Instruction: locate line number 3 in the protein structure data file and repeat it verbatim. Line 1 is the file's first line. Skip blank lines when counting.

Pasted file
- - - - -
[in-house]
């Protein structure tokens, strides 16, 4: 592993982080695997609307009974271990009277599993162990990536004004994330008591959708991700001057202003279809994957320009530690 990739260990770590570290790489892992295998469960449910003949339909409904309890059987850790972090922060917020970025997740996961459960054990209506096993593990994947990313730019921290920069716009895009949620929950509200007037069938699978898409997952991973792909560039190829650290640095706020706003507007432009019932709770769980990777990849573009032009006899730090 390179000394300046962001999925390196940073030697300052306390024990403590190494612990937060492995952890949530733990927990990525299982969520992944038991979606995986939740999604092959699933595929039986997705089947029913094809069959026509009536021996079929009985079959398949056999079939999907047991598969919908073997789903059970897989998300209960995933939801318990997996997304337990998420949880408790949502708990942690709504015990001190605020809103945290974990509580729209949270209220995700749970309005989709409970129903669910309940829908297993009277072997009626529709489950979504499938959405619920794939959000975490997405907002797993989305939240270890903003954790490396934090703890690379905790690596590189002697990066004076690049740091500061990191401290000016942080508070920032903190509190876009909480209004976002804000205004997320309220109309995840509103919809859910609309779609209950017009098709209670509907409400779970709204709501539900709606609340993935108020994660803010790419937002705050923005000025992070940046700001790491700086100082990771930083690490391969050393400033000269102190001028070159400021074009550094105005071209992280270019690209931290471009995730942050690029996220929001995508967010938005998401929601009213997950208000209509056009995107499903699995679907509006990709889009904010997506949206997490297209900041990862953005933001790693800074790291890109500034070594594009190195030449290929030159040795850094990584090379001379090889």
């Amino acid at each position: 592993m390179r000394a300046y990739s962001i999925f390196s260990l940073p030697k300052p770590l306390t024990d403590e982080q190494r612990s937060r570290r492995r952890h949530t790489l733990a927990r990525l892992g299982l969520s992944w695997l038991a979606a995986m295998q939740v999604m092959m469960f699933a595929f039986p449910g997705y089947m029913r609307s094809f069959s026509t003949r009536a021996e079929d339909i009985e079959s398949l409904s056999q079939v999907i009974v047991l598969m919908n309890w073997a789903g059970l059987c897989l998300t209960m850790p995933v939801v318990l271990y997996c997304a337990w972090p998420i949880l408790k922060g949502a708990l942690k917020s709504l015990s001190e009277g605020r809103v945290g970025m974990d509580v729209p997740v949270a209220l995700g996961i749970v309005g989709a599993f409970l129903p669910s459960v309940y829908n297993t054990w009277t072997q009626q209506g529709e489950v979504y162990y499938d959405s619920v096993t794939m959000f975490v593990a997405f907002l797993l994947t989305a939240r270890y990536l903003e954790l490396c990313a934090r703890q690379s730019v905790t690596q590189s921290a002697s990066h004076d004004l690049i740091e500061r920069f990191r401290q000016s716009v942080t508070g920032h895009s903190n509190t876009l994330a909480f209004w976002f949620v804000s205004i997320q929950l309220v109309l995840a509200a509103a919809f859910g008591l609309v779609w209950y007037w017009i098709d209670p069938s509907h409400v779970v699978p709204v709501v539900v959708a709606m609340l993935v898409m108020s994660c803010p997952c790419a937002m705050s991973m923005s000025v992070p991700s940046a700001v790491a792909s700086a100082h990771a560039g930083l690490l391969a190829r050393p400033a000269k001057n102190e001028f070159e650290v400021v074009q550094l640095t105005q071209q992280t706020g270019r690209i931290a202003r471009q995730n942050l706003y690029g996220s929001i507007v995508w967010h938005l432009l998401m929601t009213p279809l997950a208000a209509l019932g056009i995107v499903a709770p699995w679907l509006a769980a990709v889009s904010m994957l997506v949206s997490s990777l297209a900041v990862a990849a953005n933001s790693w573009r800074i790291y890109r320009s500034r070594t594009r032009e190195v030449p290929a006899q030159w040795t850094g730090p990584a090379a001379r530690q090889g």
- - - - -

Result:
């Amino acid at each position: 592993m390179r000394a300046y990739s962001i999925f390196s260990l940073p030697k300052p770590l306390t024990d403590e982080q190494r612990s937060r570290r492995r952890h949530t790489l733990a927990r990525l892992g299982l969520s992944w695997l038991a979606a995986m295998q939740v999604m092959m469960f699933a595929f039986p449910g997705y089947m029913r609307s094809f069959s026509t003949r009536a021996e079929d339909i009985e079959s398949l409904s056999q079939v999907i009974v047991l598969m919908n309890w073997a789903g059970l059987c897989l998300t209960m850790p995933v939801v318990l271990y997996c997304a337990w972090p998420i949880l408790k922060g949502a708990l942690k917020s709504l015990s001190e009277g605020r809103v945290g970025m974990d509580v729209p997740v949270a209220l995700g996961i749970v309005g989709a599993f409970l129903p669910s459960v309940y829908n297993t054990w009277t072997q009626q209506g529709e489950v979504y162990y499938d959405s619920v096993t794939m959000f975490v593990a997405f907002l797993l994947t989305a939240r270890y990536l903003e954790l490396c990313a934090r703890q690379s730019v905790t690596q590189s921290a002697s990066h004076d004004l690049i740091e500061r920069f990191r401290q000016s716009v942080t508070g920032h895009s903190n509190t876009l994330a909480f209004w976002f949620v804000s205004i997320q929950l309220v109309l995840a509200a509103a919809f859910g008591l609309v779609w209950y007037w017009i098709d209670p069938s509907h409400v779970v699978p709204v709501v539900v959708a709606m609340l993935v898409m108020s994660c803010p997952c790419a937002m705050s991973m923005s000025v992070p991700s940046a700001v790491a792909s700086a100082h990771a560039g930083l690490l391969a190829r050393p400033a000269k001057n102190e001028f070159e650290v400021v074009q550094l640095t105005q071209q992280t706020g270019r690209i931290a202003r471009q995730n942050l706003y690029g996220s929001i507007v995508w967010h938005l432009l998401m929601t009213p279809l997950a208000a209509l019932g056009i995107v499903a709770p699995w679907l509006a769980a990709v889009s904010m994957l997506v949206s997490s990777l297209a900041v990862a990849a953005n933001s790693w573009r800074i790291y890109r320009s500034r070594t594009r032009e190195v030449p290929a006899q030159w040795t850094g730090p990584a090379a001379r530690q090889g």